1. Realist (or Hobbesian, after Thomas Hobbes) and thus the concept of international system
  2. Rationalist (or Grotian, after Hugo Grotius), representing the international society
  3. Revolutionist (or Kantian, after Immanuel Kant) representing world society.
In broad terms, the English School itself has supported the rationalist or Grotian tradition, seeking a middle way (or via media) between the 'power politics' of realism and the 'utopianism' of revolutionism.
Later Wight changed his triad into a four part division by adding Mazzini (see: Martin Wight, Four Seminal Thinkers in International Theory: Machiavelli, Grotius, Kant, and Mazzini).
The English School is largely a constructivist theory, emphasizing the non-deterministic nature of anarchy in international affairs that also draws on functionalism and realism.

[edit]Internal divisions

The English School is often understood to be split into two main wings, named after two categories described by Hedley Bull:
  • The pluralists argue that the diversity of humankind - their differing political and religious views, ethnic and linguistic traditions, and so on - is best contained within a society that allows for the greatest possible independence for states, which can, in their forms of government, express those differing conceptions of the 'good life'. This position is expressed most forcefully by the Canadian academic Robert Jackson, especially in The Global Covenant (2001).
  • The solidarists, by contrast, argue that the society of states should do more to promote the causes of human rights and, perhaps, emancipation - as opposed to the rights of states to political independence and non-intervention in their internal affairs. This position may be located in the work on humanitarian intervention by, amongst others, Nicholas Wheeler, in Saving Strangers (2000).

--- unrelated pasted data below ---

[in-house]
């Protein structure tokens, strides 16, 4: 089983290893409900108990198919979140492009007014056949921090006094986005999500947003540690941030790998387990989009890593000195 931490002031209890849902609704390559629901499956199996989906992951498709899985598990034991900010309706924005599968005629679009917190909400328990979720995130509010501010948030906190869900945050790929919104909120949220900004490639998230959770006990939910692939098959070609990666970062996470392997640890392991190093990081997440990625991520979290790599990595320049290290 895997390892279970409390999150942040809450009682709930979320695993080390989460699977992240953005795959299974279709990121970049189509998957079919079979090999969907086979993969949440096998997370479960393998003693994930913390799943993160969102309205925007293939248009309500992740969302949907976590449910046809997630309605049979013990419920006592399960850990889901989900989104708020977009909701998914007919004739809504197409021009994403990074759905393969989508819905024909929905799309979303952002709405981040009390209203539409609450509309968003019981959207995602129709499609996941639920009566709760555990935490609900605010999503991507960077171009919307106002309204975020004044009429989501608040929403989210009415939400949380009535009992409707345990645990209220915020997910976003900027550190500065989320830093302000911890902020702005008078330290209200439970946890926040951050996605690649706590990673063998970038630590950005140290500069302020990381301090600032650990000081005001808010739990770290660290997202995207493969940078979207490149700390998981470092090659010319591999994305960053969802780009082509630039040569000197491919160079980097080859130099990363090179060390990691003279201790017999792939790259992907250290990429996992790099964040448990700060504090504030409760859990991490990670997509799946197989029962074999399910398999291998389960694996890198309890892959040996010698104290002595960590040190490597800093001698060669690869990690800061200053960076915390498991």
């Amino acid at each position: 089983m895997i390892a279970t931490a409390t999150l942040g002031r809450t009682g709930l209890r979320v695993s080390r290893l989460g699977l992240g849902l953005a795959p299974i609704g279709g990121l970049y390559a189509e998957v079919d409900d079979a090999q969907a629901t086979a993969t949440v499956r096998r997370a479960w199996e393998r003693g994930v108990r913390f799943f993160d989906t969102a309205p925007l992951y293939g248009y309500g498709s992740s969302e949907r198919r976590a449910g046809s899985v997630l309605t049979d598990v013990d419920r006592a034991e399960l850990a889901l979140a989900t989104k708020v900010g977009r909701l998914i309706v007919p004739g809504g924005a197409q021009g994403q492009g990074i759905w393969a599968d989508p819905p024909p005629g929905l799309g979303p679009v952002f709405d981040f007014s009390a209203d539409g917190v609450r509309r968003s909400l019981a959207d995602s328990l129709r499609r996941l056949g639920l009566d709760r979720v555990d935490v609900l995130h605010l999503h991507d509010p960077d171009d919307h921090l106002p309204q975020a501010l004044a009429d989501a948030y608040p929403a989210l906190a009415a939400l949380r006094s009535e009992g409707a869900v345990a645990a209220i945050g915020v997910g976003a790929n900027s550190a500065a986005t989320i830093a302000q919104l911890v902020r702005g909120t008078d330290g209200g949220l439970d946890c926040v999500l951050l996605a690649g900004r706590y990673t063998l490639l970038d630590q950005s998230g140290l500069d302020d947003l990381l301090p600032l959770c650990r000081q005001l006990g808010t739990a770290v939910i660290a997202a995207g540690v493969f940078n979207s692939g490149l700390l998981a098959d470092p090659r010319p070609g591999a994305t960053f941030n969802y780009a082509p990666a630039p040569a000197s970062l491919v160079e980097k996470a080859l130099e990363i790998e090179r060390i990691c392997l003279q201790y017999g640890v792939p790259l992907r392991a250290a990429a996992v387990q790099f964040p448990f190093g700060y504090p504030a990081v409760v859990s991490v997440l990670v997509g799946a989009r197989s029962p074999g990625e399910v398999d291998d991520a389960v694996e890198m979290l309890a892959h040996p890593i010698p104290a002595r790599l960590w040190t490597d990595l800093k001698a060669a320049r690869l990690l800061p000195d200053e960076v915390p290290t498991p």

There are, however, further divisions within the school. The most obvious is that between those who argue that the school's approach should be historical and normative (such as Robert Jackson or Tim Dunne) and those who think it can be methodologically 'pluralist', making use of 'positivist' approaches to the field (like Barry Buzan and Richard Little).

[edit]Affinities to others

The English School does have affinities:
Contemporary English School writers draw from a variety of sources:


The 'English-ness' of the school is questionable - many of its most prominent members are not English - and its intellectual origins are disputed. One view (that of Hidemi Suganami) is that its roots lie in the work of pioneering inter-war scholars like the South African Charles Manning, the founding professor of the Department of International Relations at the London School of Economics. Others (especially Tim Dunne and Brunello Vigezzi) have located them in the work of the British committee on the theory of international politics, a group created in 1959 under the chairmanship of the Cambridge historian Herbert Butterfield, with financial aid from the Rockefeller Foundation. Both positions acknowledge the central role played by the theorists Martin WightHedley Bull (an Australian teaching at the London School of Economics) and John Vincent.
The name 'English School' was first coined by Roy Jones in an article published in the Review of International Studies in 1981, entitled "The English school - a case for closure". Some other descriptions - notably that of 'British institutionalists' (Hidemi Suganami) - have been suggested, but are not generally used. Throughout the development of the theory, the name became widely accepted, not least because it was developed almost exclusively at the London School of Economics, Cambridge and Oxford University.